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Delayed Topical p38 MAPK Inhibition Attenuates Full-Thickness Burn Wound Inflammatory Signaling

Carter, Damien MD; Warsen, Adelaide MS; Mandell, Katherine MD; Cuschieri, Joseph MD; Maier, Ronald V. MD; Arbabi, Saman MD, MPH

doi: 10.1097/BCR.0b013e31828a8d6e
Original Articles

Inflammatory signaling pathways, such as p38 mitogen-activated protein kinase (MAPK) play a central role in host responses to injury. In previous studies by the authors, topical p38 MAPK inhibitors effectively attenuated inflammatory signaling in a partial-thickness scald burn model, when applied to the burn wound immediately after injury. However, clinically relevant full-thickness scald burn wounds may act as a barrier to topical immune modulators, and delayed application of topical p38 MAPK inhibitors may not be effective. In this study, the authors evaluate the efficacy of topical p38 MAPK inhibition on full-thickness scald burns with immediate and delayed treatment. C57/BL6 mice received “Sham” or 30% TBSA full-thickness scald burn injury. After injury, the burn wounds were treated with a topical p38 MAPK inhibitor or vehicle. The treatment group received topical p38 MAPK inhibitor either immediately after burn or 4 hours (delayed) after injury. All animals were killed at 12 or 24 hours. Burn wounds underwent histological analyses. Skin and plasma were analyzed by enzyme-linked immunosorbent assay or real-time quantitative polymerase chain reaction for cytokine expression. Full-thickness scald burns resulted from immersion in 62°C water for 25 seconds. Topical p38 MAPK inhibitor attenuated dermal interleukin (IL)-6, MIP-2, and IL-1β expression and plasma IL-6 and MIP-2 cytokine expression. In addition, delayed application of topical p38 MAPK inhibitors significantly reduced dermal and plasma cytokine expression compared with vehicle control. Topical p38 MAPK inhibitors remain potent in reducing full-thickness burn wound inflammatory signaling, even when treatment is delayed by several hours postinjury. Topical application of p38 MAPK inhibitor may be a clinically viable treatment after burn injury.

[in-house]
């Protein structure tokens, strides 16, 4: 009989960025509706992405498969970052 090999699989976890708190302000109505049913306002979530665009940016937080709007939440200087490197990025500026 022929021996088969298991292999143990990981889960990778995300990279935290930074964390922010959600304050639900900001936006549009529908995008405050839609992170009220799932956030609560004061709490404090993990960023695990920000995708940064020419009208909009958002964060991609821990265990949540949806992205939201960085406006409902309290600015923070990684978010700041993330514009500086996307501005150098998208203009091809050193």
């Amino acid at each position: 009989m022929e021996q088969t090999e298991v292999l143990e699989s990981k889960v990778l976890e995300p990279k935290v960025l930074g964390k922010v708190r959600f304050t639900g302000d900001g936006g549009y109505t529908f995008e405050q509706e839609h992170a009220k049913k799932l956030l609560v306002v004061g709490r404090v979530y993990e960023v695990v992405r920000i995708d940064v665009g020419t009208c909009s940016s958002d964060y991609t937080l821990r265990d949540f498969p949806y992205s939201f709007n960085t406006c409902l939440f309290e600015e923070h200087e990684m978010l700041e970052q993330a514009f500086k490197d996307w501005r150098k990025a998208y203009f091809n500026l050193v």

From Department of Surgery, Harborview Medical Center, University of Washington, Seattle.

This work was supported by NIH GM084132-01 (PI: Arbabi).

Dr Arbabi has received a grant from Array BioPharma Inc. to study postburn application of Arry-797 in a pig model of wound healing.

Address correspondence to Saman Arbabi, MD, MPH, FACS, Professor of Surgery, University of Washington, Harborview Medical Center, Box 359796, 325 9th Ave, Seattle, Washington 98104.

© 2014 The American Burn Association